Garden maples, especially so-called Japanese garden maples, get a lot of attention in autumn. They have the ability to produce fantastic autumn leaf colour.
But many garden maples have an awful lot to offer the gardener throughout the spring and summer too! During the month of April they are the horticultural trade’s ‘Plant of the Moment’ and rightly so.
This is an incredibly versatile plant group often with very showy leaf colour and shape. There are big shade trees, medium sized lawn specimen trees and plenty suitable for growing in pots. In fact, garden maples are even one of the most popular choices to grow as a bonsai specimen.
Small growing Garden Maples
Naturally, the smaller growing and bushier varieties of so-called Japanese maples [they also originate from China, Korea and other south eastern Asian countries] lend themselves best to growing in pots.
Varieties such as Acer palmatum ‘Deshojo’ and ‘Katsura’ would be excellent choices to grow in large pots filled with an acid low pH potting compost. The finely dissected purple leaf varieties such as ‘Crimson Queen’ and ‘Garnet’ are exceptionally good choices for pot culture too.
Medium sized Garden Maples
Medium sized varieties; that grow into very eye-catching lawn or border specimens, that I would recommend start with the American box maple variety Acer negundo ‘Flamingo’. This displays very striking white and pink leaf variegation and although it is inclined to revert to green sometimes, can be heavily and regularly pruned. This type of garden maple doesn’t need a lime free soil to flourish.
To this I would add a whole host of ‘Japanese’ garden maples and these do prefer soil without too much free lime available. Soils that best suit these are deep, contain plenty of humus and do not dry our too much. Having said that, I have seen many garden maples break these rules! So I’d recommend growing Acer palmatum ‘Atropurpureum’ and the improved form ‘Bloodgood’. I’d always find room for the old variety ‘Osakazuki’ for its reliable autumn leaf colour.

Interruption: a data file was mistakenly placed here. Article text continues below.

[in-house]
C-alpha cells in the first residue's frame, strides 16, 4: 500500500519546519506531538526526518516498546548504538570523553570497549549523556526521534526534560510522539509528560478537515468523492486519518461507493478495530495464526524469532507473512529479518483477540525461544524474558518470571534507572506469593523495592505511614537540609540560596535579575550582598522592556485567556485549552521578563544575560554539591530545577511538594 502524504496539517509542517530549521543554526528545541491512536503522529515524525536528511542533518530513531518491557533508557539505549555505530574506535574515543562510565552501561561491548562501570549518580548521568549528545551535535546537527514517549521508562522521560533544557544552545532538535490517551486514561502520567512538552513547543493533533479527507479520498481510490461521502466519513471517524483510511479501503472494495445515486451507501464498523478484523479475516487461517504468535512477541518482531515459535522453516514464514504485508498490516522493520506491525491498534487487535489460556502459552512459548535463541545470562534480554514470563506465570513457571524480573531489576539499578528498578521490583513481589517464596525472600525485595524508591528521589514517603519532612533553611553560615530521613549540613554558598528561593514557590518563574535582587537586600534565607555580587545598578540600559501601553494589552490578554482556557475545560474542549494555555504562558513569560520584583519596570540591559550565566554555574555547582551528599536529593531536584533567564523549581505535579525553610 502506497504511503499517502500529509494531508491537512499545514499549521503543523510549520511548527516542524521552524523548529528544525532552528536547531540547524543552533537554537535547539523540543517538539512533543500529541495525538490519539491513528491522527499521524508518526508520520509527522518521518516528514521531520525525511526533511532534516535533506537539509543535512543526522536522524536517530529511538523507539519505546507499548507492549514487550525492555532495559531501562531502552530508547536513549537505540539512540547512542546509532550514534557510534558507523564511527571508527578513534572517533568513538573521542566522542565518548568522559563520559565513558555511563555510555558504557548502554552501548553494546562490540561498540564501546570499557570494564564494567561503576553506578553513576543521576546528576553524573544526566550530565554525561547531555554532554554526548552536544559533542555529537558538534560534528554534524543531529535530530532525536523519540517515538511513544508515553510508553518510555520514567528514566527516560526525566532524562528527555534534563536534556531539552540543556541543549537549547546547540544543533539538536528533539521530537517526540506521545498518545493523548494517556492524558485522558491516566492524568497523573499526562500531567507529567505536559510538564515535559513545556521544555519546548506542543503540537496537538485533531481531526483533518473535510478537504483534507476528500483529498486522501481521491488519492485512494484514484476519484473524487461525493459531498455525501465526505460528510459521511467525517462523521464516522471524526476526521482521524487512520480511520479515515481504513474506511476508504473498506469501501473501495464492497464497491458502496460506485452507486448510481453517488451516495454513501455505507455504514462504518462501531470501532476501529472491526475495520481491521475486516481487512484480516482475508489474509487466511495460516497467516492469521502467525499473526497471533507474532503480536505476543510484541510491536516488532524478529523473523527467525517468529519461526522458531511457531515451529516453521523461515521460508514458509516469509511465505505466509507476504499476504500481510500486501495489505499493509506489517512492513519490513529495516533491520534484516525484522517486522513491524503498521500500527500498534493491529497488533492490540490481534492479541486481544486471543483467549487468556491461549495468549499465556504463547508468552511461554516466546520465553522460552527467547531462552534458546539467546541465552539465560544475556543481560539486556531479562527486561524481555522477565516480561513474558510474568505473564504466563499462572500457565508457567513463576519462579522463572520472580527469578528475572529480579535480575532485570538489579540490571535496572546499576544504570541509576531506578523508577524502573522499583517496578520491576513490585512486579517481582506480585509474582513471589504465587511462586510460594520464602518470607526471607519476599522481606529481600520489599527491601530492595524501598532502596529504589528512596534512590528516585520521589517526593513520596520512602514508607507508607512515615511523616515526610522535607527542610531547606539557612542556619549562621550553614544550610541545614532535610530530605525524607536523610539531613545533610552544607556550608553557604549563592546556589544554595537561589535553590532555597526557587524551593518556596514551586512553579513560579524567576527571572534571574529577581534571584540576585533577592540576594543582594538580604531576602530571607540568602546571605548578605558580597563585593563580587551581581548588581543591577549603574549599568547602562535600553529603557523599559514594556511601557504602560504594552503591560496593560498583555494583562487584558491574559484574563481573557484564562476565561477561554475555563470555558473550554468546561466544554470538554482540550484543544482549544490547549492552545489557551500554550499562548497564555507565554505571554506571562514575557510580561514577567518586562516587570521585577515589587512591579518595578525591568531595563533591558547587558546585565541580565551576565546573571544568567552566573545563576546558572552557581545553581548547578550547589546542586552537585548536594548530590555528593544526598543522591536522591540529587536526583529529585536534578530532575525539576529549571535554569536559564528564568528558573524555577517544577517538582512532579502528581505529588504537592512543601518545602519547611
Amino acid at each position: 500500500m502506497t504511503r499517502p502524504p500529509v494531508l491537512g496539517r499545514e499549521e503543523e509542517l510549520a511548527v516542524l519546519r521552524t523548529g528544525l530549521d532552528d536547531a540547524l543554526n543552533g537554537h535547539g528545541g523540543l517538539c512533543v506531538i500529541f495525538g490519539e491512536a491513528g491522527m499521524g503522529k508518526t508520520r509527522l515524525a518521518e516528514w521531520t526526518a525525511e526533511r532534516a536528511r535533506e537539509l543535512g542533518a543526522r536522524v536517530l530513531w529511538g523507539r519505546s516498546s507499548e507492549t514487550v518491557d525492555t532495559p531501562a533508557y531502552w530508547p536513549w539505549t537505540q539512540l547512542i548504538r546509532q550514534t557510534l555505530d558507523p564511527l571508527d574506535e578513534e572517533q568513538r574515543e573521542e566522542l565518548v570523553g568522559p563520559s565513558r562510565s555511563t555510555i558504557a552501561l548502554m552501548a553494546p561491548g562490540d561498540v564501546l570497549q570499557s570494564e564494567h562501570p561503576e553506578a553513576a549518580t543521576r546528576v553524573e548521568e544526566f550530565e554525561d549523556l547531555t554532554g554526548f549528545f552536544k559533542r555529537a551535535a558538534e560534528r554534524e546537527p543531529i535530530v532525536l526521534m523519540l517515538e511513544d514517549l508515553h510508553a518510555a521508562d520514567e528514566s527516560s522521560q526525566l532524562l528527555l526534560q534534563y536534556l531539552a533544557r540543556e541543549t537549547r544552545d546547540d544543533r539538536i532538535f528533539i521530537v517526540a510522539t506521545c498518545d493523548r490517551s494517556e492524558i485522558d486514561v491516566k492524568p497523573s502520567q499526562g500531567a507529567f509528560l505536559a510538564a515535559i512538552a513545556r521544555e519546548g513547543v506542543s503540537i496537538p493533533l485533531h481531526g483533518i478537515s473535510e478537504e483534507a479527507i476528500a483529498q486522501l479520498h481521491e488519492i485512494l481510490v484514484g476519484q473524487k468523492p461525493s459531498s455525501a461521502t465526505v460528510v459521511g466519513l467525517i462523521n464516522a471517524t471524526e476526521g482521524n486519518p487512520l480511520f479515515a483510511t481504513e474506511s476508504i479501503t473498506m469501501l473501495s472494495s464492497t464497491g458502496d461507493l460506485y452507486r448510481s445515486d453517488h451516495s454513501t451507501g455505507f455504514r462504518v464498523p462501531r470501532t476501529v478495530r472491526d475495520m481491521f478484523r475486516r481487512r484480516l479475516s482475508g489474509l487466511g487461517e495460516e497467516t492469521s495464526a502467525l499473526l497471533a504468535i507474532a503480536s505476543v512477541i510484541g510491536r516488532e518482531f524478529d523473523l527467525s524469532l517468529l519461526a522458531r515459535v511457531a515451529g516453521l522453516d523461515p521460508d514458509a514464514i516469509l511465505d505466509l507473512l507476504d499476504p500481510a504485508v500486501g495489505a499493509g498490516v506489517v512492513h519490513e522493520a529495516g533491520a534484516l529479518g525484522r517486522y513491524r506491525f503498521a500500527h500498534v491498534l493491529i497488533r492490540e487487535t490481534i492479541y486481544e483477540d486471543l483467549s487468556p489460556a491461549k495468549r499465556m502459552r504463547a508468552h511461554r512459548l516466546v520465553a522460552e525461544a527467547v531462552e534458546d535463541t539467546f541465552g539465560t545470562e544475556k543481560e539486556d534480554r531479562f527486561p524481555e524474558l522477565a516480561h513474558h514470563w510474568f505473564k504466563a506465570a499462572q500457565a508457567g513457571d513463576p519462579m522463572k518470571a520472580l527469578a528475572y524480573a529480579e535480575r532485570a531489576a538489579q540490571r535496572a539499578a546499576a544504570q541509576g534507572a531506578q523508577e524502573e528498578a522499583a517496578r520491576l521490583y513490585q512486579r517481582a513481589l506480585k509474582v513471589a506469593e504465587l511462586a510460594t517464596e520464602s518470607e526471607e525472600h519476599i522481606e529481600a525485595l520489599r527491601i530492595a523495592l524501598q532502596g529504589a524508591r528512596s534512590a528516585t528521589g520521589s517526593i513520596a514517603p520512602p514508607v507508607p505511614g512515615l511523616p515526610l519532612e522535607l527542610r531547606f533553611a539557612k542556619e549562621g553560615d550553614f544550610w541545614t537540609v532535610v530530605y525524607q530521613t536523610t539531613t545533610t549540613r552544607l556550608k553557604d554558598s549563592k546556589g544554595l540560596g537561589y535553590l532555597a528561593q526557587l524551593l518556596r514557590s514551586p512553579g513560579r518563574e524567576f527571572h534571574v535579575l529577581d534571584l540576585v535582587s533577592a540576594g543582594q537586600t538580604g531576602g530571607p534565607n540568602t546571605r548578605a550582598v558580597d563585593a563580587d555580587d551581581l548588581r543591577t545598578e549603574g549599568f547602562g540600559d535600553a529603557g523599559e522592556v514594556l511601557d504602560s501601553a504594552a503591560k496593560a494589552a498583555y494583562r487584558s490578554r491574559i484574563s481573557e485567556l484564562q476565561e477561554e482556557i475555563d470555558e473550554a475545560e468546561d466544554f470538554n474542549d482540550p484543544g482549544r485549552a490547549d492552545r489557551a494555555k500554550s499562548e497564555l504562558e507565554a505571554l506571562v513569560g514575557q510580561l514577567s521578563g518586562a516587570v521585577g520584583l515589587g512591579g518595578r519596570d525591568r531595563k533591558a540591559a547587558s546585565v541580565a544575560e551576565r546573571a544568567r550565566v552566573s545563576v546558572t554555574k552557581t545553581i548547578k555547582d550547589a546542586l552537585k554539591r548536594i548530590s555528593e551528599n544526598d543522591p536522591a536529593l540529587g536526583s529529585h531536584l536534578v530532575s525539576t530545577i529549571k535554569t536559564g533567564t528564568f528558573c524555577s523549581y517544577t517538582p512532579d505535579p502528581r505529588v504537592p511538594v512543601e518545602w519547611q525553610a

All these and many more provide excellent dappled shade that is so perfect for many woodland plants. Bulbs, ferns, Tiarella, Heuchera and xHeucherella all relish growing under garden maples. To that I might add primula, Bleeding Heart, small leaf periwinkles and Lenten rose hellebores.
Shade Tree Garden Maples
Where a shade tree is desired then there are plenty to choose from. However beware; many do get very large indeed!
The coloured leaf selections of Norway maple and sycamore are good large garden trees. ‘Crimson King’ and ‘Crimson Sentry’ provide dark purple- almost black- leaf shade. The cream edged ‘Drummondii’ Norway maple has a much lighter appearance. The sycamore forms ‘Simon Louis-Freres’ and the rather slow growing but shrimp pink leaf ‘Brilliantissimum’ are probably the best to go for.
These later garden maples are actually remarkably wind tolerant [with the exception of ‘Brilliantissimum’] but the Japanese maples must have shelter from cold winds in spring when their delicate leaves unfurl. All enjoy plenty of organic matter regular added to the soil but this is best done by covering the soil over their roots with composted bark, garden compost or recycled composted green waste.
Whatever the size of your garden, there’s sure to be a beautiful garden maple for you!
You may care to read about Fruiting Garden Trees
Or about some with Colourful Winter Bark
Or those noted for Good Autumn Colour
Or even Small Evergreen Garden Trees